Did you know?
Molteno is known as the ‘Home of Ouma Rusks’ – a well-loved South African dunking biscuit.
The Stormberg route is a slow, meandering route between Molteno and Aliwal North in the Eastern Cape during which you imbibe all the local flavours, customs, characters and cultures of the area. There is rich history around here, from the early presence of the San to the many South African (Anglo-Boer) War battles that took place all over these mountains, and beyond.
Molteno is known for many things. It was first a booming coal town. Because of the abundance of good building sandstone in the area, it is blessed with sturdy, attractive homes built long ago. There is also a lot of San art in the mountains around here, and some quirky humour in its main street in the form of a sign advertising food from the Hungry Denn: ‘Stop and eat or we’ll both starve to death...’
Another important fact you should know about Molteno is that it gets very, very cold in the winter months of June to August. With a record low temperature of -18 degrees Celsius (28 June 1996), it vies with Sutherland in the Western Cape as South Africa’s coldest town. Locals will, of course, tell you Molteno is without doubt the coldest of them all.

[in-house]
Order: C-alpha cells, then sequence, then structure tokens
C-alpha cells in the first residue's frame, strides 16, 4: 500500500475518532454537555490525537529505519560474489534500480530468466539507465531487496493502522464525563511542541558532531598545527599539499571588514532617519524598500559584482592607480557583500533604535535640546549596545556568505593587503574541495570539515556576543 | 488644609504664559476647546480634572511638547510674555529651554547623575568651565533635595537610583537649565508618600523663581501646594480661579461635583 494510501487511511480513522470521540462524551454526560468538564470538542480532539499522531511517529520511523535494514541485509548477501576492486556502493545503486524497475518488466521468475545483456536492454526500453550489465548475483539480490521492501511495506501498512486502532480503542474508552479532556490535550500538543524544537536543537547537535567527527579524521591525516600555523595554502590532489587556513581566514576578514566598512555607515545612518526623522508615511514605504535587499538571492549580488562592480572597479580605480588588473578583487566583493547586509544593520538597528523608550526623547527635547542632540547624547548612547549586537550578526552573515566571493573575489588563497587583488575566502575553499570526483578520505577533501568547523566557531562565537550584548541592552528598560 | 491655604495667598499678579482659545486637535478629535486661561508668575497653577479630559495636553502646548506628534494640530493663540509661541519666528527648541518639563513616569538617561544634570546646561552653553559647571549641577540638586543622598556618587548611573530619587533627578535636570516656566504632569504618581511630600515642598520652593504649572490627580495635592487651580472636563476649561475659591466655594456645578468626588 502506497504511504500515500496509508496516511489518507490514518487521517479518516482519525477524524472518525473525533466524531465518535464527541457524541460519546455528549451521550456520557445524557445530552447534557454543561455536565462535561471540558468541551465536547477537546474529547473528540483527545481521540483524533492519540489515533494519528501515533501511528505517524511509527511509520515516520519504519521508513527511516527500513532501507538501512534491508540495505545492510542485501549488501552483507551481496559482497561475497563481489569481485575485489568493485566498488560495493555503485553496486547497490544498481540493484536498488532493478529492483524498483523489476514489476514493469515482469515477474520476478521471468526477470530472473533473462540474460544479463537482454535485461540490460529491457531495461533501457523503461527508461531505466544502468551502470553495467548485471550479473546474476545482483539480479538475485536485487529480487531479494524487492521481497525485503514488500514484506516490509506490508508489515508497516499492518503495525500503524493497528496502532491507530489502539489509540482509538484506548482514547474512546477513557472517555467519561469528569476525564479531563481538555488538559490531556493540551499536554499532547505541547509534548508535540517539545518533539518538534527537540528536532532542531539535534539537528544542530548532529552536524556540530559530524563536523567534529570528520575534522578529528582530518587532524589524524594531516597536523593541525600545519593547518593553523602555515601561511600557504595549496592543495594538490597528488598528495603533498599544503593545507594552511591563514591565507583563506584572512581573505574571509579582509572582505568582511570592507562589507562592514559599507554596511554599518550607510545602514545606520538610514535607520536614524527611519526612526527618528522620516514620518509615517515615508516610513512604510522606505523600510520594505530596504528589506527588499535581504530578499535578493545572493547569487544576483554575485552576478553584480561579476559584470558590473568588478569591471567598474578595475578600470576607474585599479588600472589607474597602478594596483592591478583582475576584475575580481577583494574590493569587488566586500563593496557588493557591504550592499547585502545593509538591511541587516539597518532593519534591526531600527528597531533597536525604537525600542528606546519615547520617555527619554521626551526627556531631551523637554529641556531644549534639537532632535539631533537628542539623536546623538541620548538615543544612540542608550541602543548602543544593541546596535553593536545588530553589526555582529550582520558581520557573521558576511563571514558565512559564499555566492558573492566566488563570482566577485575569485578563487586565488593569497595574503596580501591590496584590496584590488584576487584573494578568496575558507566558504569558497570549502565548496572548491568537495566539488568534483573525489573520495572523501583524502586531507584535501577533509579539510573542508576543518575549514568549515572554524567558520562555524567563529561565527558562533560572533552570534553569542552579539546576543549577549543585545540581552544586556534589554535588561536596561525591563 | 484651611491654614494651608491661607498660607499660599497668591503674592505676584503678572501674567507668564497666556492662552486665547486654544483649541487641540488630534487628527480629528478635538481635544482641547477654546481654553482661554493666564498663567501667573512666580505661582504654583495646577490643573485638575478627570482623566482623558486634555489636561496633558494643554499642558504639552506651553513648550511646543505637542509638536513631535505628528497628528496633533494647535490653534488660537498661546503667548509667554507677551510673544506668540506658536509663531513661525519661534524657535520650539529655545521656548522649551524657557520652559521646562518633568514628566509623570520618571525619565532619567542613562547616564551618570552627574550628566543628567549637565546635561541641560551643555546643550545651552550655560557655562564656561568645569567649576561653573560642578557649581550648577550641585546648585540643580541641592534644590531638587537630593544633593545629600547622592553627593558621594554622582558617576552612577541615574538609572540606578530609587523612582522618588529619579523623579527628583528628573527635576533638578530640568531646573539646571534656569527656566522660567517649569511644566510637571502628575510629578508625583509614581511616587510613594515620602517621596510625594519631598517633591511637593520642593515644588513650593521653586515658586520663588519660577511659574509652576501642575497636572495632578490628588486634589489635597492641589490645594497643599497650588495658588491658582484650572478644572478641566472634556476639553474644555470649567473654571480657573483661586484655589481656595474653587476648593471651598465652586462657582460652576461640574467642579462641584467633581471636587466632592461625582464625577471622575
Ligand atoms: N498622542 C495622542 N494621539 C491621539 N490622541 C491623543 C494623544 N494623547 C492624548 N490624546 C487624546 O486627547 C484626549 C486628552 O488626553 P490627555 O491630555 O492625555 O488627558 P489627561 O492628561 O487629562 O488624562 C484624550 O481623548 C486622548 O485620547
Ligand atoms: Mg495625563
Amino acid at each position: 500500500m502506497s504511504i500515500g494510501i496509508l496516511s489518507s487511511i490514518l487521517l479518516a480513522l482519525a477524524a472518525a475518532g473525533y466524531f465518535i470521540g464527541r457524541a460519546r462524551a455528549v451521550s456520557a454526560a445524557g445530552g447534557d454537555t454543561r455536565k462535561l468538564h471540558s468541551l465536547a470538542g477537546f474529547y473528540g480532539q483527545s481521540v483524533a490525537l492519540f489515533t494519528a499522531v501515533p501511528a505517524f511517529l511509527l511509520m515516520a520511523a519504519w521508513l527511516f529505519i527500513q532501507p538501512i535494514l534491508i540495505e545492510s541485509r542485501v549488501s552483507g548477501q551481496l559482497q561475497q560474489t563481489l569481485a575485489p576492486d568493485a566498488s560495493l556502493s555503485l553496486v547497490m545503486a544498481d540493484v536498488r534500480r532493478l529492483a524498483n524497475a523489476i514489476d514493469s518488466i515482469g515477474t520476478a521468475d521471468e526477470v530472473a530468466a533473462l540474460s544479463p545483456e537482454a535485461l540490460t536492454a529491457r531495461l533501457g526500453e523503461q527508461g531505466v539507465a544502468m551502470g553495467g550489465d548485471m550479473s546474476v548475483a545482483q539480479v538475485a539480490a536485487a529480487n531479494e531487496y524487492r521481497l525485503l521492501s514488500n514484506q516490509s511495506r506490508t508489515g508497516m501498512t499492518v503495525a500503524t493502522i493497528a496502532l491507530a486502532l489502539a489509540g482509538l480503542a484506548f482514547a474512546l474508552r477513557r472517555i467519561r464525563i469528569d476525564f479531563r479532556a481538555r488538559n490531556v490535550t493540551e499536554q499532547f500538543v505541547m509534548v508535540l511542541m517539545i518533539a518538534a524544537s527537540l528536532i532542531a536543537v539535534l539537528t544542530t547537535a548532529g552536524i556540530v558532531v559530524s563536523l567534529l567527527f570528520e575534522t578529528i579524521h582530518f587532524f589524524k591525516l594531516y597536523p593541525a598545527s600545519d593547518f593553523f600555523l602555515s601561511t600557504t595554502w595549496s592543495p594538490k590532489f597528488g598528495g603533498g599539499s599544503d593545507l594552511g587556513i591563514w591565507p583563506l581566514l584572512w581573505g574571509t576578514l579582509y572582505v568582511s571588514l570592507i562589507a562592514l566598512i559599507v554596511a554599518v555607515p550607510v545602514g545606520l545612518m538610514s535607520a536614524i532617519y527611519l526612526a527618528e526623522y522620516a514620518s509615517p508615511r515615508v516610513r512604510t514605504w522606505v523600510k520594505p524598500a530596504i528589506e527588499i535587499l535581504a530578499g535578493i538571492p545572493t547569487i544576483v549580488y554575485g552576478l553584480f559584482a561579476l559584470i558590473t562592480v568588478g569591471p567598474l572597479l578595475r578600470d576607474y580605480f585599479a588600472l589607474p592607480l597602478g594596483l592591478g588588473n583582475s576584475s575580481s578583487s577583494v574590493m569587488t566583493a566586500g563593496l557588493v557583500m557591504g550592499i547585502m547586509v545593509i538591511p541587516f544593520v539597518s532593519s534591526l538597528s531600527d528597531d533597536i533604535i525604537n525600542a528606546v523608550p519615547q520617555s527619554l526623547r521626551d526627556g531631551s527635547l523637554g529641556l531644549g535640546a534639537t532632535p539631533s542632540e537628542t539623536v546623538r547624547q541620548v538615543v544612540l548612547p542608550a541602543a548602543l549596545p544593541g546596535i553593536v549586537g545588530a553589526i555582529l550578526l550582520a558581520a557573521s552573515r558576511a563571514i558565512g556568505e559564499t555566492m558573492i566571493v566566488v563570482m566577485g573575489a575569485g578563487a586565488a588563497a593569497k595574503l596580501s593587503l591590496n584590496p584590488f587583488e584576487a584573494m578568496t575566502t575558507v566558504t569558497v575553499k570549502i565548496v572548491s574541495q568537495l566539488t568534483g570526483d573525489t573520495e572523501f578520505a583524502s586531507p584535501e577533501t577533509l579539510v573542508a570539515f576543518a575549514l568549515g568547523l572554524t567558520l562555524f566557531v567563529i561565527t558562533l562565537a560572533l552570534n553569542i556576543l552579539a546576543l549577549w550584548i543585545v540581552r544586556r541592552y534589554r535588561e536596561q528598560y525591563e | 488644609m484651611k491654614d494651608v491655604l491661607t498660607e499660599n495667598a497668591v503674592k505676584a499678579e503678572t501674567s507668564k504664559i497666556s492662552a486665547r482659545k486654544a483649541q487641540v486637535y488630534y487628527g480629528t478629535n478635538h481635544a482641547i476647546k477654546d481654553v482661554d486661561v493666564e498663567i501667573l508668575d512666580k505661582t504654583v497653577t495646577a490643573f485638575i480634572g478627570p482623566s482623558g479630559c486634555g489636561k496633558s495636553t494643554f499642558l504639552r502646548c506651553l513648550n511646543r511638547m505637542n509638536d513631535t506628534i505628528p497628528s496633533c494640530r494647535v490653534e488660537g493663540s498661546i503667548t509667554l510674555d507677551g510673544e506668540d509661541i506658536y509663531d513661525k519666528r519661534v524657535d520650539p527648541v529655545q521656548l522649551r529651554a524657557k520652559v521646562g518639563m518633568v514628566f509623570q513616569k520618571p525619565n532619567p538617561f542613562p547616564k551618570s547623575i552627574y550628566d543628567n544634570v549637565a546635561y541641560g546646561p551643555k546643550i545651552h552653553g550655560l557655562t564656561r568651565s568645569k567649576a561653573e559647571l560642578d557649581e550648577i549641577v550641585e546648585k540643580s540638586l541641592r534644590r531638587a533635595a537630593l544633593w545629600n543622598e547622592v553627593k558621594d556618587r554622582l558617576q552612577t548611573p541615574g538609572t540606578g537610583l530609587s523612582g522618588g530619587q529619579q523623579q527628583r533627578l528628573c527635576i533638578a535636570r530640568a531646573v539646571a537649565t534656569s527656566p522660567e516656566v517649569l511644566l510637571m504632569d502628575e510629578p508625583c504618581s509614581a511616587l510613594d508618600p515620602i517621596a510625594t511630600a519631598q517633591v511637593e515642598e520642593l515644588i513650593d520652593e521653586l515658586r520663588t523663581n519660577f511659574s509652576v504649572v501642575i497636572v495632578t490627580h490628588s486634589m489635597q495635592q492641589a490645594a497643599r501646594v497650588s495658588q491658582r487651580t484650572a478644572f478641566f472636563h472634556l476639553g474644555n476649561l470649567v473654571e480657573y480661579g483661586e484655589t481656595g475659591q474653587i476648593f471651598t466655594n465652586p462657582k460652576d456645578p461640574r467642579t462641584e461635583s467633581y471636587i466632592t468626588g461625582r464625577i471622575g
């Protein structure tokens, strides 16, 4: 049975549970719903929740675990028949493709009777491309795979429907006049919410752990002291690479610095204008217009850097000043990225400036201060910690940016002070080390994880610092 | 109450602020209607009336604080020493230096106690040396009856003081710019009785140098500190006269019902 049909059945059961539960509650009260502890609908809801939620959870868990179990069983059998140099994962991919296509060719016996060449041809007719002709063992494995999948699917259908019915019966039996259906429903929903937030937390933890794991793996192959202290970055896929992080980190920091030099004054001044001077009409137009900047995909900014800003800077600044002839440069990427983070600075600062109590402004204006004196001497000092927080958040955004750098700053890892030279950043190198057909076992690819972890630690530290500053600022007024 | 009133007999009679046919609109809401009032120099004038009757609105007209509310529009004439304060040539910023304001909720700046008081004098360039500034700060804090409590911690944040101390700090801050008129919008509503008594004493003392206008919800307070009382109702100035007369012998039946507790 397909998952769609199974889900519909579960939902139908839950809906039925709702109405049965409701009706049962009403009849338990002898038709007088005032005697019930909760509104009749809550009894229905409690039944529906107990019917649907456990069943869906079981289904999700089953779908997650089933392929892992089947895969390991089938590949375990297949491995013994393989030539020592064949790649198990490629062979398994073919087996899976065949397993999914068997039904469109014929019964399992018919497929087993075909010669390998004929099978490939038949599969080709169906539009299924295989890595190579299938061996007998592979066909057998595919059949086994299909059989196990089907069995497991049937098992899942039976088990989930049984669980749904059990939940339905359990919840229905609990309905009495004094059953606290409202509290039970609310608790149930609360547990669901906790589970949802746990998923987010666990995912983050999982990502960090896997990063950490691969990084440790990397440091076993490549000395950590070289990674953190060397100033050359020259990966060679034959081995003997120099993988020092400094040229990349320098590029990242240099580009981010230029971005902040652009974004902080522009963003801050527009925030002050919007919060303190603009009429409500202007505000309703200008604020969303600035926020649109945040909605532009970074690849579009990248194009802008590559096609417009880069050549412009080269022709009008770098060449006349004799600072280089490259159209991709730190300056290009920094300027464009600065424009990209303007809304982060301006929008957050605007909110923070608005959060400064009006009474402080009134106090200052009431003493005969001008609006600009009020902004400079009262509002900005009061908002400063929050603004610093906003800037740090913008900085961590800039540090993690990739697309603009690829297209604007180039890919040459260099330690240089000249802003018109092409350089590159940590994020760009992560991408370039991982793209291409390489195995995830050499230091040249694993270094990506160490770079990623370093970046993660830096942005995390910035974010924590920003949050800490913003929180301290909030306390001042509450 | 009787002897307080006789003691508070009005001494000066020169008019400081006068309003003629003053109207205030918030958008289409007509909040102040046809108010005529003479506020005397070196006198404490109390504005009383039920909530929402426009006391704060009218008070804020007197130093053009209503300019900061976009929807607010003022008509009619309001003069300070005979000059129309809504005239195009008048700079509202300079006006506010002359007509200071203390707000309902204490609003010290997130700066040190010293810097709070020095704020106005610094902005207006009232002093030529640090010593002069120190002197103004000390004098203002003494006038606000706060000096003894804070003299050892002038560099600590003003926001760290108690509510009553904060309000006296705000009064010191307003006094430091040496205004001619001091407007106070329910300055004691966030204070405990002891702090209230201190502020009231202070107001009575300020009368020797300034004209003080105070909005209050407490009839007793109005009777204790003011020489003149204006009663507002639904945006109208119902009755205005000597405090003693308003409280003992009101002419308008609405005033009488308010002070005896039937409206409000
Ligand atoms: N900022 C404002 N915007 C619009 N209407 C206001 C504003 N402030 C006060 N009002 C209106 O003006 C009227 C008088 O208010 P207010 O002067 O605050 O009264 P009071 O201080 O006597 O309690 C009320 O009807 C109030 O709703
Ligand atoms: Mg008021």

From Molteno we head to Dordrecht, the farming town that lies in the Stormberg Mountains. Like Molteno, Dordrecht is part of the merino sheep agri-business in the area and also has a number of lovely sandstone homes.
We stay overnight in Dordrecht at the Grey Street self-catering establishment, which means we have to go on a quick grocery shop to the local Quicksave convenience store. We ask the Grey Street owners, Tim and Shari Salmon, for the keys to the Anderson Museum for an interesting insight into local lifestyles from a century ago. Look out for the maize sheller, the old petrol pumps, and the rather frightening dentist’s chair.
The next morning we tour the area, enjoying the snow-dusted Stormberg foothills and seeing the end of the so-called ‘Dragon’s Tail’ – the southern Drakensberg peaks.
We drive on through the rather spectacular Barkly Pass to the town of Barkly East. But we don’t tarry long, because tonight’s stop is in the village of Rhodes and there's about 40km of mountains to cross.
Finally, we check into Walkerbouts Inn and make for the bar where owner Dave Walker is pouring the first round of the evening. It’s starting to chill down outside, and the hospitality and warmth at Walkerbouts are very welcome.
The next morning we head back through Barkly East on the R58 to Lady Grey, where we'll spend the night. It’s only 50km on to Aliwal North and we’ll make a slow drive of it tomorrow...